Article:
Asthma and allergies are closely linked. Most people with asthma have allergic asthma.

An allergy occurs when your immune system reacts to allergens that do not cause problems for most people. This reaction can affect different parts of your body, triggering: 

  • Asthma which affects your lungs. 
  • Allergic rhinitis (hay fever) which affects your nose and eyes. 
  • Eczema or urticaria (hives) which affects your skin. 
  • Anaphylaxis (the most severe allergic reaction) which can affect your whole body and be life-threatening. 

The most common type of allergy that overlaps with asthma is allergic rhinitis – also known as hay fever.

About 80% of people with asthma also have hay fever. Both create sensitivity in your airways. Asthma creates sensitive lungs, while hay fever is in the nose. Your nose and lungs are connected, so hay fever can trigger your asthma. Treating your hay fever well is one of the best ways to improve your asthma control.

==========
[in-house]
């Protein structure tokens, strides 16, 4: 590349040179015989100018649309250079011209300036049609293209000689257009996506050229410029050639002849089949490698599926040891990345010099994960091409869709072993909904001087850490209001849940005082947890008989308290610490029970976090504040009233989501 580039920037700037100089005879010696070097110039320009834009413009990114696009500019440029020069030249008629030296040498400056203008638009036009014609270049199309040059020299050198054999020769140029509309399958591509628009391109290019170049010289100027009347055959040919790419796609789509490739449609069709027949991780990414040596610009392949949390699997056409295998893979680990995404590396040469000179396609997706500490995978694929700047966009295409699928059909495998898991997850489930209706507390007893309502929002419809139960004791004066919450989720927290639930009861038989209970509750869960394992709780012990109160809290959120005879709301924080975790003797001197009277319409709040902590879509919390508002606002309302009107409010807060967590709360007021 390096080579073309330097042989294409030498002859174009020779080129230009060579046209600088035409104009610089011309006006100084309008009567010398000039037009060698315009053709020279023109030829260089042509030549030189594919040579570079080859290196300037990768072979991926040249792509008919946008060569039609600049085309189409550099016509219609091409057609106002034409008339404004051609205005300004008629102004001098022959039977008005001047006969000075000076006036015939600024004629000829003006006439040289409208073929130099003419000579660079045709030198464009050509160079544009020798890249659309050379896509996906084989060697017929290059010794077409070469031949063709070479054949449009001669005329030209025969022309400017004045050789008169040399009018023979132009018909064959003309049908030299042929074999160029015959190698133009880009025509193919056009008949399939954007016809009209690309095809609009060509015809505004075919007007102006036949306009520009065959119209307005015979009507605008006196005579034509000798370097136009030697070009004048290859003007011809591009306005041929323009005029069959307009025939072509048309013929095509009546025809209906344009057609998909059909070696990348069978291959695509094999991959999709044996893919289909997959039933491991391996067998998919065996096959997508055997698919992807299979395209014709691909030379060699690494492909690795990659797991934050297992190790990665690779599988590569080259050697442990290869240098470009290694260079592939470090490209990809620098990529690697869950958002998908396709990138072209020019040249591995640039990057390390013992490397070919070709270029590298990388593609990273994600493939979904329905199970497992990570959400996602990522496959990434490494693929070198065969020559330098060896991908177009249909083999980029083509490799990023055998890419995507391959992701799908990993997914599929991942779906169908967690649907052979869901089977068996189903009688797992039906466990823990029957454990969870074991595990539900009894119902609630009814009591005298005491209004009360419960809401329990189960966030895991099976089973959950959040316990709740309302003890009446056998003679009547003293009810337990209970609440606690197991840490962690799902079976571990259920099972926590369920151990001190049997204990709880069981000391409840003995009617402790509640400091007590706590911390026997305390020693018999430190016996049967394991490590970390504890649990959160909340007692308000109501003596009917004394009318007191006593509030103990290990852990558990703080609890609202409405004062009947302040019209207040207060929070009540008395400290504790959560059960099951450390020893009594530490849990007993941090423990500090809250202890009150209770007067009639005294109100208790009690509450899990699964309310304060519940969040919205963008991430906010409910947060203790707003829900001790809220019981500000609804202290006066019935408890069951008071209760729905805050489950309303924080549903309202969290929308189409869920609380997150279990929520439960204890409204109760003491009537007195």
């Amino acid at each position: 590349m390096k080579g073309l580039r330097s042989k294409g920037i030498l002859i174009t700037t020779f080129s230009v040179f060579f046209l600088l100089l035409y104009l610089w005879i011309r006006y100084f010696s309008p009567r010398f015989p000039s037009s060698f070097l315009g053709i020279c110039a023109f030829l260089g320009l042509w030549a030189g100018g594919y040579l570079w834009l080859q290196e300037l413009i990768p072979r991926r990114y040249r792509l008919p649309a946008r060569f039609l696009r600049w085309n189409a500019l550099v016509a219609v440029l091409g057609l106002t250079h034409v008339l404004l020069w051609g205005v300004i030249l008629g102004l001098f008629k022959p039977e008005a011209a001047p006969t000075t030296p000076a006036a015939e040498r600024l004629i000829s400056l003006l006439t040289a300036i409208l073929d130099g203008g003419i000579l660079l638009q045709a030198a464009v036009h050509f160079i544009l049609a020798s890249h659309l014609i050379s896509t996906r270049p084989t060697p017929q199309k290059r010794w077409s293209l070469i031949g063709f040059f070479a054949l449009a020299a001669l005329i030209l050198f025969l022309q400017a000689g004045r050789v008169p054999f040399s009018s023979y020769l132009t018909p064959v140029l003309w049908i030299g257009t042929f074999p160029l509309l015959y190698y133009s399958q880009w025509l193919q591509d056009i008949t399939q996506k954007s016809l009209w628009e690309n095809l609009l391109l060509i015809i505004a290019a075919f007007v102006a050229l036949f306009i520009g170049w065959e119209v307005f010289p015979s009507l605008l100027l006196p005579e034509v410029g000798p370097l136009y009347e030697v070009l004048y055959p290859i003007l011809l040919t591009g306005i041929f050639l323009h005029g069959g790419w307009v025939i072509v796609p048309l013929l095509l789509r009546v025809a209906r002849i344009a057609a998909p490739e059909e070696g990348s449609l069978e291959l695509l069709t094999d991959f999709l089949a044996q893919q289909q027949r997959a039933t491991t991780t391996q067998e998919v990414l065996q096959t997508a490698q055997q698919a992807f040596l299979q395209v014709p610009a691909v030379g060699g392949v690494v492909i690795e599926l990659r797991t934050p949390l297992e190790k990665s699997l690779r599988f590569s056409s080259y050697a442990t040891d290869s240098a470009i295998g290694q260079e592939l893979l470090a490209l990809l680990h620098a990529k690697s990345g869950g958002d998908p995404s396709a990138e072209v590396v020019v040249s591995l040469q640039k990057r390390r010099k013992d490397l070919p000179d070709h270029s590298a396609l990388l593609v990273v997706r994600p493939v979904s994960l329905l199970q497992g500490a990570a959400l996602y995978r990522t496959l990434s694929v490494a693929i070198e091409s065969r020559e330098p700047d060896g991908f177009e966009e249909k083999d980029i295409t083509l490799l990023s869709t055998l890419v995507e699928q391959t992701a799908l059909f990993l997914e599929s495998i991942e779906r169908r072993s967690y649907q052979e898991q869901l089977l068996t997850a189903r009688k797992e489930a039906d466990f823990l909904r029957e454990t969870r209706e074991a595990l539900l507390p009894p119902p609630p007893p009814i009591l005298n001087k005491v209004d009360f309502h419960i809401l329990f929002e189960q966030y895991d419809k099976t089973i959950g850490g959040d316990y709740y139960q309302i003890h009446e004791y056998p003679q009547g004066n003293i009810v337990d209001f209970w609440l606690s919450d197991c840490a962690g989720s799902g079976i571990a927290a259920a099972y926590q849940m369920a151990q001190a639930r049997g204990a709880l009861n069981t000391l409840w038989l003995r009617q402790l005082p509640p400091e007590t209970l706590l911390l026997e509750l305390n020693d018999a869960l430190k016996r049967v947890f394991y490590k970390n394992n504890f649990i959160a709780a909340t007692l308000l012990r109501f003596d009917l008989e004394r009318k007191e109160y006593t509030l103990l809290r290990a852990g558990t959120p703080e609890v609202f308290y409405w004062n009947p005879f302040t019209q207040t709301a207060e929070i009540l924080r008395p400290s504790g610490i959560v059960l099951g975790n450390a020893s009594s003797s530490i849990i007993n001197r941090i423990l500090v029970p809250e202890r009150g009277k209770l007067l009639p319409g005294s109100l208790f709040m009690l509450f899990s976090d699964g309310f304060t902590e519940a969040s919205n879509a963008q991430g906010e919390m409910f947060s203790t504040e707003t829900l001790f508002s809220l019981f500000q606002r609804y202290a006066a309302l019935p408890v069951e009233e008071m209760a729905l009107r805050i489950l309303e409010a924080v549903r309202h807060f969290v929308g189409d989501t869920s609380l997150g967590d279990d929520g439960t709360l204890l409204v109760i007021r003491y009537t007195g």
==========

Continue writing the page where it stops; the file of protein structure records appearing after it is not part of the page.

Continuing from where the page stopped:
If you have both asthma and hay fever, you will need TWO written plans from your doctor.

Written Asthma Action Plan Allergic Rhinitis Treatment Plan
View Plan View Plan

If your asthma and allergies are seasonal, it is best to start preventative treatment BEFORE the season starts, to keep your lungs and nose calm from the get – go, rather than trying to reclaim control later.

  • Asthma preventers take 2-4 weeks to reach full effect for most people, occasionally up to 12 weeks. Guidelines recommend starting at least 2 weeks before your trigger season if you don’t take them year-round.
  • Allergy nasal sprays (steroid sprays) take a few days to reach their full effect. It takes between 3-36 hours for them to kick in after first dose. Get ready for pollen season by starting them before your allergies start.


Have a question about your asthma? We can help. Call 1800 Asthma (1800 278 462) or book a call today

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